Although a staggering amount of money has been spent on research to conclusively prove the link between saturated fat, cholesterol and Coronary Heart Disease (CHD), there exists a massive volume of scientific evidence published in peer-reviewed journals that completely absolves dietary cholesterol, saturated fat and elevated blood cholesterol of any harmful role in CHD.
Despite the fact that this research, contradicting the orthodox hypothesis, has been published in prestigious journals for decades, and despite the complete failure of the massive low-fat, anti-cholesterol campaign to lower the overall incidence of CHD, the cholesterol/saturated fat theory of CHD enjoys almost unanimous acceptance among health authorities. And yet the amount of cholesterol formed by the liver is controlled according to the needs of the body. If dietary cholesterol is increased, a healthy liver responds by making less cholesterol. However, if the cholesterol in the diet is decreased, the liver makes more. In this way the body regulates how much cholesterol is produced for its needs. (more…)
For most of history, meals were very variable.
September 23, 2011 |
We grew up believing in three meals a day.
When we skip meals, eat extra meals or subvert paradigms — spaghetti breakfasts, pancake suppers — we feel naughty, edgy and criminal. “Three meals a day” resonates like a Bible phrase.
But it’s a cultural construct.
People around the world, even in the West, have not always eaten three squares. The three-meals model is a fairly recent convention, which is now being eclipsed as, like everything else, eating becomes a highly personalized matter of choice. What and when and how frequently we eat is driven less and less by the choices of our families, coworkers and others, and more and more by impulse, personal taste and favorite nutrition memes, and marketing schemes such as Taco Bell’s promotion of late-night eating known as “Fourthmeal: the Meal Between Dinner & Breakfast.” Selecting how and when we eat is like loading our iPods. (more…)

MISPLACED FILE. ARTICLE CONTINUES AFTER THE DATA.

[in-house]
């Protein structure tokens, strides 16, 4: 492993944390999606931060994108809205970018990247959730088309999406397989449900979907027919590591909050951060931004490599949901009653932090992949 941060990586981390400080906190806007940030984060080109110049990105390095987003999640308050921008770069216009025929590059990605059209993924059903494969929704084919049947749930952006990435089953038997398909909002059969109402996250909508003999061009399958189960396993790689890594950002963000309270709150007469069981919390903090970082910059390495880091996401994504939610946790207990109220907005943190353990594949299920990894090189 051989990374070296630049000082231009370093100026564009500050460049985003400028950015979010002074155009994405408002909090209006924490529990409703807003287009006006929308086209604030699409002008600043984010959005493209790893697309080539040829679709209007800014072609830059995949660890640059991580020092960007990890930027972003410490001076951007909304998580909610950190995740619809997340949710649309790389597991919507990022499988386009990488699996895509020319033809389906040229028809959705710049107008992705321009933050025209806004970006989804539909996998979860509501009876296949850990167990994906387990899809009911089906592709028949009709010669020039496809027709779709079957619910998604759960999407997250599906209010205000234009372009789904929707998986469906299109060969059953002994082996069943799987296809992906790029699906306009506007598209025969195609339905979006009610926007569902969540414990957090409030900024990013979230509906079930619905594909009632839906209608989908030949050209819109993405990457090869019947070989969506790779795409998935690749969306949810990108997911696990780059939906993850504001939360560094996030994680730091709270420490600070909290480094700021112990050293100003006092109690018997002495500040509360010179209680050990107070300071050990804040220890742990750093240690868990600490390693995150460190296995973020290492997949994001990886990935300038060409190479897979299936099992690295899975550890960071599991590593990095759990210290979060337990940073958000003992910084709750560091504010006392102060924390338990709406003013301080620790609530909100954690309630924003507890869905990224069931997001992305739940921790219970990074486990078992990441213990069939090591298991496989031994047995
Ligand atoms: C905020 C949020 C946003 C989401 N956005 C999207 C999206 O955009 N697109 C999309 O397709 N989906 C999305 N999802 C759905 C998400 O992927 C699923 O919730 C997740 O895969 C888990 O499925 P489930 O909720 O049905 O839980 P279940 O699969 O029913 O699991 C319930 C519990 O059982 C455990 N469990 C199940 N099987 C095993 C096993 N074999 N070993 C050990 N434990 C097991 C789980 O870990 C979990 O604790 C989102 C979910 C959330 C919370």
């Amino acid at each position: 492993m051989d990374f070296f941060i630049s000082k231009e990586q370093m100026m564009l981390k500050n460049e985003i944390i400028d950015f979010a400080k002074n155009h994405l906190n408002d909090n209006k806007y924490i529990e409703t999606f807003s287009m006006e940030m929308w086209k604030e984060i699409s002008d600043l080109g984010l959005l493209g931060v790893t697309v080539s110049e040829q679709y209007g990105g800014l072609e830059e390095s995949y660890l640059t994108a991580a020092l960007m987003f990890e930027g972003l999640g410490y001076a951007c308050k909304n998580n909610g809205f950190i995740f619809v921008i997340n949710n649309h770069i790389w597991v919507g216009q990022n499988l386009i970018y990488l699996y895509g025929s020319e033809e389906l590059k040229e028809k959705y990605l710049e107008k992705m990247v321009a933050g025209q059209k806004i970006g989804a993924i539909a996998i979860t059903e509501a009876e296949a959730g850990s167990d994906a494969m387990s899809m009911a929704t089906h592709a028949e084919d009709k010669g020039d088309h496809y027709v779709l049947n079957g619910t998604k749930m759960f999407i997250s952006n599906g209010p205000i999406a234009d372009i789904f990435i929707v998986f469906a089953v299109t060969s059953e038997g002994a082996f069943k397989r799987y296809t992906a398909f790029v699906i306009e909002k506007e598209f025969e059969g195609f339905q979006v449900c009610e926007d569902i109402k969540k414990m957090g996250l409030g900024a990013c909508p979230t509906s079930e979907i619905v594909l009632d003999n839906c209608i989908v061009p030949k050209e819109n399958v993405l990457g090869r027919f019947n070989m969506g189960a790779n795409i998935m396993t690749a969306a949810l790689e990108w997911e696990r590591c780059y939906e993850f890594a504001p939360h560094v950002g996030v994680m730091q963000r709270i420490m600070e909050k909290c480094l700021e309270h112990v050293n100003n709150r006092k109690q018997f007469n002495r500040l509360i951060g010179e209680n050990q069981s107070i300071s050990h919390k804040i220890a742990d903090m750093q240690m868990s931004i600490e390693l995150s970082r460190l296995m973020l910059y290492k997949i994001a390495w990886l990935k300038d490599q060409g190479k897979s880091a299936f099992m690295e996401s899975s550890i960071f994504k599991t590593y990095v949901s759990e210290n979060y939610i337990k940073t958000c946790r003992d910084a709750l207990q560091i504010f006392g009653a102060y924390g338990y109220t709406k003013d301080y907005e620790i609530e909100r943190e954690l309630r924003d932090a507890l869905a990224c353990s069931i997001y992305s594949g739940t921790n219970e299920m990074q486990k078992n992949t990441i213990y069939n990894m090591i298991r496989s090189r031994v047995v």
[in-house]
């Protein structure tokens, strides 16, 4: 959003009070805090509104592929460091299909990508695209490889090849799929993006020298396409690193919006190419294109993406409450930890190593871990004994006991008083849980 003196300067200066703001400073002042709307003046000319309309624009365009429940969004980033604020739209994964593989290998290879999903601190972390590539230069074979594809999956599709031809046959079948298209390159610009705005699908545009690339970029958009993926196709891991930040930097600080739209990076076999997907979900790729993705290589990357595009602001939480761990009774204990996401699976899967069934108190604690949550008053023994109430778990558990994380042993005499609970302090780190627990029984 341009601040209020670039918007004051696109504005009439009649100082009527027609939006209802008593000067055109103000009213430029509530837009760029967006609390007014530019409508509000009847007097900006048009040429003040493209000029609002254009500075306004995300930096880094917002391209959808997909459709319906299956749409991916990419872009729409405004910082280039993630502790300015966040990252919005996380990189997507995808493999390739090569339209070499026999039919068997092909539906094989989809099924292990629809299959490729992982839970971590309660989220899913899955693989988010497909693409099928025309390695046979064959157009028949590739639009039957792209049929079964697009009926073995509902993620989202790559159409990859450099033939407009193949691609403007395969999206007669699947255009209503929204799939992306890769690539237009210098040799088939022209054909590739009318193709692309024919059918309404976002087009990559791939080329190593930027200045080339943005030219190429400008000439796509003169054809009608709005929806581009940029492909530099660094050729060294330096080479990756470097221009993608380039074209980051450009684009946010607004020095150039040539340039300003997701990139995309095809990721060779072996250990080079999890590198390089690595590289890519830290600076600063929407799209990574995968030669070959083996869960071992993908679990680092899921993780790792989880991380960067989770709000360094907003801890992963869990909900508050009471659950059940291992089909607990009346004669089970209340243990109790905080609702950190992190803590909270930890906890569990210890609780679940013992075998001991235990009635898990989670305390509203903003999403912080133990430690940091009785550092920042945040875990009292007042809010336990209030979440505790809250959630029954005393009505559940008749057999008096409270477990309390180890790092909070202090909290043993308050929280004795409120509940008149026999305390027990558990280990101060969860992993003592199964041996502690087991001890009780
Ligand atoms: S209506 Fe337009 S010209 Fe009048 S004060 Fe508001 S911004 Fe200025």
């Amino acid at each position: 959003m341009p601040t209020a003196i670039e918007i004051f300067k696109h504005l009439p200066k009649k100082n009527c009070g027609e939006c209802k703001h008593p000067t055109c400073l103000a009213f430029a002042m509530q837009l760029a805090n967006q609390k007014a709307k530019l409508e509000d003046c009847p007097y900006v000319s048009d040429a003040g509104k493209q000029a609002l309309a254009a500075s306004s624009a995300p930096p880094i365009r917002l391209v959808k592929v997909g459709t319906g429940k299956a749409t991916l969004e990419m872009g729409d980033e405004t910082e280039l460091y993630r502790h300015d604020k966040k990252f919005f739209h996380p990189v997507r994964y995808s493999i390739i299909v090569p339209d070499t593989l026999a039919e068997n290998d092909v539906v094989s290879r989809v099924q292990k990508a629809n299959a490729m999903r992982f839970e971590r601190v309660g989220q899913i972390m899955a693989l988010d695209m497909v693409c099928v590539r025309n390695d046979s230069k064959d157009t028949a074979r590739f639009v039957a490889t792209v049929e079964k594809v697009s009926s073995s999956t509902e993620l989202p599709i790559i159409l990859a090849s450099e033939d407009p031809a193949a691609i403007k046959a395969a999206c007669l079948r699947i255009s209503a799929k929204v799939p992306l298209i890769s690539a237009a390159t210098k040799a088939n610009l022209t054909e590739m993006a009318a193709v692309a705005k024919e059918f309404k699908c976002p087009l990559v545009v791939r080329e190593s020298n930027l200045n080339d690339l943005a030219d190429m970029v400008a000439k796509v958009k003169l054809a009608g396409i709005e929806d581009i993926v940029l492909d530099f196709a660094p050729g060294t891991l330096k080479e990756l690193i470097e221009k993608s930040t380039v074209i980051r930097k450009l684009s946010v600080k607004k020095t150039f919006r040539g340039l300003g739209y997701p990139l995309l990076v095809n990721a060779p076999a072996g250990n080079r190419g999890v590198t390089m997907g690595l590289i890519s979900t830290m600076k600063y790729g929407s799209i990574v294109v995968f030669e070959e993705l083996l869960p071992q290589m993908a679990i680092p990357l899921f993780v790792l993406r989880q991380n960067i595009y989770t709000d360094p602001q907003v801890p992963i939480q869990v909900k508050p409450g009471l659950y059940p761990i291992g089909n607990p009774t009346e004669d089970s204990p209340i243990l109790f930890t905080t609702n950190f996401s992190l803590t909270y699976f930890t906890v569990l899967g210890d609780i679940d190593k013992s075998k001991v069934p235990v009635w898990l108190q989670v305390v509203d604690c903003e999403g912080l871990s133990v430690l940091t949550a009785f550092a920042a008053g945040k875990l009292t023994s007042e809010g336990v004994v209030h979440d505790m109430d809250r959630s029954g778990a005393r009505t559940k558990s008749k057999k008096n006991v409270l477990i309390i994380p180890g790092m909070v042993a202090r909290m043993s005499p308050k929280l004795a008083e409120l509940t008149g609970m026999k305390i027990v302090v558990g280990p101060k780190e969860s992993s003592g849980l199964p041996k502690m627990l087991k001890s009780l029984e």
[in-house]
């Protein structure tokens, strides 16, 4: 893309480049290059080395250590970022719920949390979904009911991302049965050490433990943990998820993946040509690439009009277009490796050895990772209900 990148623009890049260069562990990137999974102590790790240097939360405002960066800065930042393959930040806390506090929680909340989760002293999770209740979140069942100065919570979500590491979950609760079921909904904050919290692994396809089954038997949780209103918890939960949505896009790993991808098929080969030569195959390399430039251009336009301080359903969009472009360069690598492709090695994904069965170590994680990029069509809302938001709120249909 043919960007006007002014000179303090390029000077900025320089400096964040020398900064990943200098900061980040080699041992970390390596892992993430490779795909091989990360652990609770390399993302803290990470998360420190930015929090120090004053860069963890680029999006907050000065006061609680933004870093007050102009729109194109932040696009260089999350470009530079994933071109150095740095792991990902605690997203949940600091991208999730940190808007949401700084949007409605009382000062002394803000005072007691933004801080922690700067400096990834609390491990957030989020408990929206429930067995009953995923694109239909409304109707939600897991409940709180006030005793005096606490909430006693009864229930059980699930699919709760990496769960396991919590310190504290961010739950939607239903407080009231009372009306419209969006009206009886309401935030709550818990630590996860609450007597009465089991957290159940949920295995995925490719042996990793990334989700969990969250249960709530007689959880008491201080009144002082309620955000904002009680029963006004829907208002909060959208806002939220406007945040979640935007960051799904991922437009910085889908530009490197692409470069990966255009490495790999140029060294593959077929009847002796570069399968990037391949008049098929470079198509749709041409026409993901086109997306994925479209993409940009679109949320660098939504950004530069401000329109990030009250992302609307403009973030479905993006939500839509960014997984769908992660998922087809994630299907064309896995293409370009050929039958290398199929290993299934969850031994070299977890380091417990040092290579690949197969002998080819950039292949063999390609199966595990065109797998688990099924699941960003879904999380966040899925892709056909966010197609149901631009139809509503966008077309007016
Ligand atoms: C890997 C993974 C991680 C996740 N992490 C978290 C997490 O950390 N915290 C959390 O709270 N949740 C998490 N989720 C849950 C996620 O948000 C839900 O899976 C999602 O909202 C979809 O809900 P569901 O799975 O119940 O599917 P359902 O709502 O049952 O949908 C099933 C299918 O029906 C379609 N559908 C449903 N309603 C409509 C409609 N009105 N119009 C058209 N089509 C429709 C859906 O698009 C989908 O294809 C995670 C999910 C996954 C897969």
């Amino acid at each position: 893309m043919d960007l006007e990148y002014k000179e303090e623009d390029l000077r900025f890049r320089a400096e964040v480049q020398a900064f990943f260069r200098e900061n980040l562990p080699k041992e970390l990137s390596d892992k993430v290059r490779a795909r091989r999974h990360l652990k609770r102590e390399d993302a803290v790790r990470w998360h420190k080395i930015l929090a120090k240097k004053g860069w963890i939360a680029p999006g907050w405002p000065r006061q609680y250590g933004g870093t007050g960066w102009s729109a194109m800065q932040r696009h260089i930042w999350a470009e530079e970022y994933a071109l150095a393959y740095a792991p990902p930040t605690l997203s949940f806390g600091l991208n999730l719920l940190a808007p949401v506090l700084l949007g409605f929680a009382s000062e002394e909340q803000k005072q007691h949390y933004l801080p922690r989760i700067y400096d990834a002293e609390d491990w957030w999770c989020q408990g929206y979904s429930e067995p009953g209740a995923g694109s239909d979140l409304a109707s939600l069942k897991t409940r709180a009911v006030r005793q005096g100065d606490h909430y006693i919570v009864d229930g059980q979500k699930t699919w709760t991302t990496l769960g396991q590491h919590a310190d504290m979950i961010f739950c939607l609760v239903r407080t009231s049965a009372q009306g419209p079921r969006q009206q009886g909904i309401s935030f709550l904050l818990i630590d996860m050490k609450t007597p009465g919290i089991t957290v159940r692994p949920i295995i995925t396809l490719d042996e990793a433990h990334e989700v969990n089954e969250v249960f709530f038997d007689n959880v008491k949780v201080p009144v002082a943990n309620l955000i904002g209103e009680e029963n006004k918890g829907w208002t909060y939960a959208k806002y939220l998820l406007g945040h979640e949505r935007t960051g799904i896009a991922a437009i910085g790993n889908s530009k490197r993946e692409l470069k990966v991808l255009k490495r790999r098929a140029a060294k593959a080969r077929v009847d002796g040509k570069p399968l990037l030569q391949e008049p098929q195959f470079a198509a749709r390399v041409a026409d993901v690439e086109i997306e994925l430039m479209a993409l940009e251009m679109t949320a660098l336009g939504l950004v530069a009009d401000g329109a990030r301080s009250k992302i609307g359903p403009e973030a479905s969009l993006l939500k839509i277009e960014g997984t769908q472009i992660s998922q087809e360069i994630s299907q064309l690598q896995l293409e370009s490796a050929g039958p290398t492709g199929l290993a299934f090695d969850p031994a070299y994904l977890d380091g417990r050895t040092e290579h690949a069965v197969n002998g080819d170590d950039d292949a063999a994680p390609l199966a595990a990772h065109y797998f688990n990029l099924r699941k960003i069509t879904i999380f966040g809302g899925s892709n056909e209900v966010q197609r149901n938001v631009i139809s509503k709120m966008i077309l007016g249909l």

By Mike Adams
Those of us who have long been describing the pharmaceutical industry as a “criminal racket” over the last few years have been wholly vindicated by recent news. Drug and vaccine manufacturer Merck was caught red-handed by two of its own scientists faking vaccine efficacy data by spiking blood samples with animal antibodies. GlaxoSmithKline has just been fined a whopping $3 billion for bribing doctors, lying to the FDA, hiding clinical trial data and fraudulent marketing. Pfizer, meanwhile has been sued by the nation’s pharmacy retailers for what is alleged as an “overarching anticompetitive scheme” to keep generic cholesterol drugs off the market and thereby boost its own profits.
The picture that’s emerging is one of a criminal drug industry that has turned to mafia tactics in the absence of any real science that would prove their products to be safe or effective. The emergence of this extraordinary evidence of bribery, scientific fraud, lying to regulators and monopolistic practices that harm consumers is also making all those doctors and “skeptics” who defended Big Pharma and vaccines eat their words.
To defend Big Pharma today is to defend a cabal of criminal corporations
that have proven they will do anything — absolutely anything
— to keep their profits rolling in. It makes no difference who they have to bribe, what studies they have to falsify, or who has to be threatened into silence. They will stop at nothing to expand their profit base, even if it means harming (or killing) countless innocents.
Let’s take a look at recent revelations:
GlaxoSmithKline pleads guilty to bribery, fraud and other crimes (more…)